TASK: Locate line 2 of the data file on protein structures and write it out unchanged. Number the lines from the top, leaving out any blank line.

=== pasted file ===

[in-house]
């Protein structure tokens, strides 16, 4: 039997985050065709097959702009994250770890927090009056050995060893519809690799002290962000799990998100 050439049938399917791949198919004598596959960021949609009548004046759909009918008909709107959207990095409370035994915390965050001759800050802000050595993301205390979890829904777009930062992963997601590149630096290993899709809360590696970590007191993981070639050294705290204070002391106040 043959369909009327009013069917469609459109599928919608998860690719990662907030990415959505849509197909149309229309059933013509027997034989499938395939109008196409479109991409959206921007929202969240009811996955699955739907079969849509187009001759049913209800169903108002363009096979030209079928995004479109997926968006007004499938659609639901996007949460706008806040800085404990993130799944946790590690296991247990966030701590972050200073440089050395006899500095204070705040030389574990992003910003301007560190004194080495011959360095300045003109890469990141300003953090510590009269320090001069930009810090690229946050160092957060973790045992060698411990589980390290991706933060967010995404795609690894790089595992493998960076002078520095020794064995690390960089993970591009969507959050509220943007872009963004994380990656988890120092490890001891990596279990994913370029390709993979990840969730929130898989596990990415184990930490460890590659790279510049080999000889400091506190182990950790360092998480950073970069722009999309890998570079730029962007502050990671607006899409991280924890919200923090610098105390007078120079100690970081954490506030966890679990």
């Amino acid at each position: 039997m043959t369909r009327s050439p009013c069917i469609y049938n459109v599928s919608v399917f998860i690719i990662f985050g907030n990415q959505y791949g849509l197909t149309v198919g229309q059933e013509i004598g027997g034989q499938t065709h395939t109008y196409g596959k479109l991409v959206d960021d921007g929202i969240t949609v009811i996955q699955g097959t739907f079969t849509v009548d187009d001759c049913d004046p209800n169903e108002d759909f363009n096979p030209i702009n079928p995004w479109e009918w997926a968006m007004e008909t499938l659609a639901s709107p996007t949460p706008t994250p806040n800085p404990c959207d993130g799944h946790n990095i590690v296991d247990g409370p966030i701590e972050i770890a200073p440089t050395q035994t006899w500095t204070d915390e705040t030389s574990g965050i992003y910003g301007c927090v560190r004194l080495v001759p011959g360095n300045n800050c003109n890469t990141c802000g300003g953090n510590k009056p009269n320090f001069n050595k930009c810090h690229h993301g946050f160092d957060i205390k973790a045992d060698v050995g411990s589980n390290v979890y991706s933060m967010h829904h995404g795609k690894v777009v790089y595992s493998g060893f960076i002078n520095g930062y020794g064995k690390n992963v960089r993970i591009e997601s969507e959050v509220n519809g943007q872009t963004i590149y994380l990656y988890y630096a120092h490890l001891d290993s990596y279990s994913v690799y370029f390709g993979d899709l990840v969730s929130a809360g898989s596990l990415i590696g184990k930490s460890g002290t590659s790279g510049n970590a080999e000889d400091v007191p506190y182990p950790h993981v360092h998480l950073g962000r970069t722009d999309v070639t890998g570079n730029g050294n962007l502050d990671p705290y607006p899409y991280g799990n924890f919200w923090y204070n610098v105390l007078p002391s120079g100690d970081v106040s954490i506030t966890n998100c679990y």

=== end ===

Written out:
């Protein structure tokens, strides 16, 4: 039997985050065709097959702009994250770890927090009056050995060893519809690799002290962000799990998100 050439049938399917791949198919004598596959960021949609009548004046759909009918008909709107959207990095409370035994915390965050001759800050802000050595993301205390979890829904777009930062992963997601590149630096290993899709809360590696970590007191993981070639050294705290204070002391106040 043959369909009327009013069917469609459109599928919608998860690719990662907030990415959505849509197909149309229309059933013509027997034989499938395939109008196409479109991409959206921007929202969240009811996955699955739907079969849509187009001759049913209800169903108002363009096979030209079928995004479109997926968006007004499938659609639901996007949460706008806040800085404990993130799944946790590690296991247990966030701590972050200073440089050395006899500095204070705040030389574990992003910003301007560190004194080495011959360095300045003109890469990141300003953090510590009269320090001069930009810090690229946050160092957060973790045992060698411990589980390290991706933060967010995404795609690894790089595992493998960076002078520095020794064995690390960089993970591009969507959050509220943007872009963004994380990656988890120092490890001891990596279990994913370029390709993979990840969730929130898989596990990415184990930490460890590659790279510049080999000889400091506190182990950790360092998480950073970069722009999309890998570079730029962007502050990671607006899409991280924890919200923090610098105390007078120079100690970081954490506030966890679990």